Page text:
19:35	Déliberation du JURY
	Minitaurus - Virtuosité ( Finland )
19:50	Distribution des Prix
Centre Paris-Daumesnil, 4, place Félix Eboué, F-75012 Paris France
Tél. 341.71.10 Poste 242 - 341.08.46 - Télex 211801

Editors note
17:50	Sun of The Zeus (GB)
- should have read 
17:50	Son of Thezeus (GB)
obviously a little knowledge of Greek Myths is a dangerous thing

Department of
Electrical and Electronic Engineering

Anglesea Building
Anglesea Road
Portsmouth P01 3DJ
Telephone Portsmouth (0705) 827681
Portsmouth Polytechnic    
Extension 509
November,   1981.

Dear Contestant, Micromouse Contest, 1982 ------------------------ The British Finals of the Euromicro Micromouse Contest will be held at the Computer Fair, 23rd to 25th April, 1982, under the sponsorship of Practical Computing. The winner will receive an expenses paid trip to Haifa to display the prowess of his mouse at the Euromicro Conference 5th to 9th September, 1982. 16 mice arrived in Paris for this year's final and in practice nine of them showed themselves capable of reaching the centre within the 15 minutes time limit. Accordingly a very difficult maze was used for the final in the Palais de la Decouverte and three mice reached the centre in times of 5 minutes, 1 1/2 minutes and 45 seconds! The two winning mice displayed amazing reliability - an attribute lacking from most mice. The Micromouse page in Practical Computing will continue to appear, together with a new series giving "hard details for the construction of a typical mouse". As long as they don't give listings of an optimal program*.. at some stage it is going to be necessary to divide the mice into classes. I would be glad to hear of any suitable scheme. For a start I propose that there should be several special prizes at the Computer Fair for school teams. Best wishes and good luck. Yours sincerely, John Billingsley ----------------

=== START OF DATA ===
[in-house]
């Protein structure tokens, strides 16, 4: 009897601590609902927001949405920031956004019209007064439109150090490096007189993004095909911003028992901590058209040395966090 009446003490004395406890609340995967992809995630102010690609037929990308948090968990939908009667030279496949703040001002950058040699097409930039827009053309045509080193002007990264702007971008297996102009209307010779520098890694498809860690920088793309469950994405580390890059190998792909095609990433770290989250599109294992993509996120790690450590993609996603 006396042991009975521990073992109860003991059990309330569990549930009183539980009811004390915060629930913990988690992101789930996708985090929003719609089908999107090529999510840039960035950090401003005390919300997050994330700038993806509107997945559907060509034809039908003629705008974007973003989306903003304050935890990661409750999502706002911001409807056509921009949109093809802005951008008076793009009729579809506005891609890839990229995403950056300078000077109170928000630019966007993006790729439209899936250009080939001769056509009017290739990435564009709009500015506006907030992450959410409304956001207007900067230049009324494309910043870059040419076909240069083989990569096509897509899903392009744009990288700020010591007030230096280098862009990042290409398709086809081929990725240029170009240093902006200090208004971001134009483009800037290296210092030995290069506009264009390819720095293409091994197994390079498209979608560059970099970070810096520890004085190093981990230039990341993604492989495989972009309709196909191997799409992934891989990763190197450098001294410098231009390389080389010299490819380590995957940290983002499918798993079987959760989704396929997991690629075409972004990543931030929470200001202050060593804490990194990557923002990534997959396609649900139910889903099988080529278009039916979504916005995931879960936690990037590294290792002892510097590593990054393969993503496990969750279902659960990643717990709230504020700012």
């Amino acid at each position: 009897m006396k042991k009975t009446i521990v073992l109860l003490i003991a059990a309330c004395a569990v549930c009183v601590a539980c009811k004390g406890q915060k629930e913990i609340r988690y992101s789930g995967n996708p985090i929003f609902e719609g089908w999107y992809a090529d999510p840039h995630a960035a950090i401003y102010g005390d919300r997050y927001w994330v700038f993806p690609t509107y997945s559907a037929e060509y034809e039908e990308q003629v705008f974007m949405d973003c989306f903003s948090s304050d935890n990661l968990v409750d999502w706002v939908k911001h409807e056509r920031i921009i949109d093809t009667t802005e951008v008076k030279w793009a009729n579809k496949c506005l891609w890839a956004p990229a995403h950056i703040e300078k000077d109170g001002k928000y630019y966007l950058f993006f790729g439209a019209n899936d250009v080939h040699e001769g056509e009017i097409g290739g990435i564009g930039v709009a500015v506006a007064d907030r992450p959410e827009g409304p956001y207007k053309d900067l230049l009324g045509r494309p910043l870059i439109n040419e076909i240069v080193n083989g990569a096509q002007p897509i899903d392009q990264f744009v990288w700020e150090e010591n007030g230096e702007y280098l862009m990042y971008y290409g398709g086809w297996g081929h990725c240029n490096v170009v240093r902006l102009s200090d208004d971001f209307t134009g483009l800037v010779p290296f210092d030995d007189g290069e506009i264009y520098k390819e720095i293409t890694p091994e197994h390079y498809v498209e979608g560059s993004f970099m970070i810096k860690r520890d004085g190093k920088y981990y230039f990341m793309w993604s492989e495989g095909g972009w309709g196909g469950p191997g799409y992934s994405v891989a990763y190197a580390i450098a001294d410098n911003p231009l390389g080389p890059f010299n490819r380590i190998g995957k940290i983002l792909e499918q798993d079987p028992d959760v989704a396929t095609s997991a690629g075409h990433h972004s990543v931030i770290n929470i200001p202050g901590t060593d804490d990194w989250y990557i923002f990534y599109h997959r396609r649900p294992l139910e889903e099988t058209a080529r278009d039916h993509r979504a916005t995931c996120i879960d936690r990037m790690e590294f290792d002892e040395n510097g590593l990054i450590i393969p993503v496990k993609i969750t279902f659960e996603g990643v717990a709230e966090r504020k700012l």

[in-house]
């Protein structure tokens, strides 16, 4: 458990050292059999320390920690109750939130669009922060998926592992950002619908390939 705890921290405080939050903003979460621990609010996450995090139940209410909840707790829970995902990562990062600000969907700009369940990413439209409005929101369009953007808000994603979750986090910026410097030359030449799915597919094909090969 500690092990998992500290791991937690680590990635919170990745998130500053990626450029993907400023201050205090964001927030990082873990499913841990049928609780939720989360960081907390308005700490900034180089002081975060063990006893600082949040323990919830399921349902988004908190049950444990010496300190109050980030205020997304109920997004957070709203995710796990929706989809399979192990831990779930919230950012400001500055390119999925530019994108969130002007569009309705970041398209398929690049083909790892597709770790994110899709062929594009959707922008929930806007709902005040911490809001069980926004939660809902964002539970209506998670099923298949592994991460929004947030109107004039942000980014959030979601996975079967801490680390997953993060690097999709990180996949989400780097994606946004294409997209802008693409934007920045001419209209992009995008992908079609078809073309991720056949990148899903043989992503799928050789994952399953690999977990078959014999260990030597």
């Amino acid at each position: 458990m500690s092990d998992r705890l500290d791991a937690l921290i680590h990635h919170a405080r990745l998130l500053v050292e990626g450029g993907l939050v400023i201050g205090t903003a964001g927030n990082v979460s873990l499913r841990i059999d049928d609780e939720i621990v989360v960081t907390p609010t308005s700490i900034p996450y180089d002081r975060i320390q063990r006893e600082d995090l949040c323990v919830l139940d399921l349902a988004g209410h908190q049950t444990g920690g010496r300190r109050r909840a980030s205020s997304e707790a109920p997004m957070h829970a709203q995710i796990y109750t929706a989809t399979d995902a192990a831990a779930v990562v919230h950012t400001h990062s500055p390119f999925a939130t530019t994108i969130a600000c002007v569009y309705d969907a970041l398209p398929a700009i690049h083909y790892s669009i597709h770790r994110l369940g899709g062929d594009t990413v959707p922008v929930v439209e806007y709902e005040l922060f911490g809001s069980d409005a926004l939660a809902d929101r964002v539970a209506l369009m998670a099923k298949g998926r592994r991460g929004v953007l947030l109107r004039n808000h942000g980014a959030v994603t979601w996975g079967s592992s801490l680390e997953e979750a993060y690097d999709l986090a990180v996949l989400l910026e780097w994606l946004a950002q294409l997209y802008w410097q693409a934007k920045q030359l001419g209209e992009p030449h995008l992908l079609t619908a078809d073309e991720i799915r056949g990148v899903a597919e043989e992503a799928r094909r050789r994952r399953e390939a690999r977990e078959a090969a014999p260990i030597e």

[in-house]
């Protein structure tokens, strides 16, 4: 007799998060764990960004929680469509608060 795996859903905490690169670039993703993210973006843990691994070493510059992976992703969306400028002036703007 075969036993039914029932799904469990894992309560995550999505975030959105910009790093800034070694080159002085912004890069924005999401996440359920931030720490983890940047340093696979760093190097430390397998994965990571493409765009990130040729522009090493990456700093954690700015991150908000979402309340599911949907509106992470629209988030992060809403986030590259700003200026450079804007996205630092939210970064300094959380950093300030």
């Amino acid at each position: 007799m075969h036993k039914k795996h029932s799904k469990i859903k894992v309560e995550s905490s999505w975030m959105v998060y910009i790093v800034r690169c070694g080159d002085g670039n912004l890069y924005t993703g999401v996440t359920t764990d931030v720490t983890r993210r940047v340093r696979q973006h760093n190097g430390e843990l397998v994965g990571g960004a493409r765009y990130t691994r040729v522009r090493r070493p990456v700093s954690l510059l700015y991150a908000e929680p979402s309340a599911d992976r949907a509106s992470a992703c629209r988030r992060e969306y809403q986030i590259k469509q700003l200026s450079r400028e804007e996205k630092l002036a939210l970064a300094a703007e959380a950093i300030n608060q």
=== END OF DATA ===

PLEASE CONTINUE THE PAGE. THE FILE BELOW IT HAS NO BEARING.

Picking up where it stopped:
Head of Department F Dellow, MPhil(S'ton), CEng, FIFE



23-25 APRIL 1982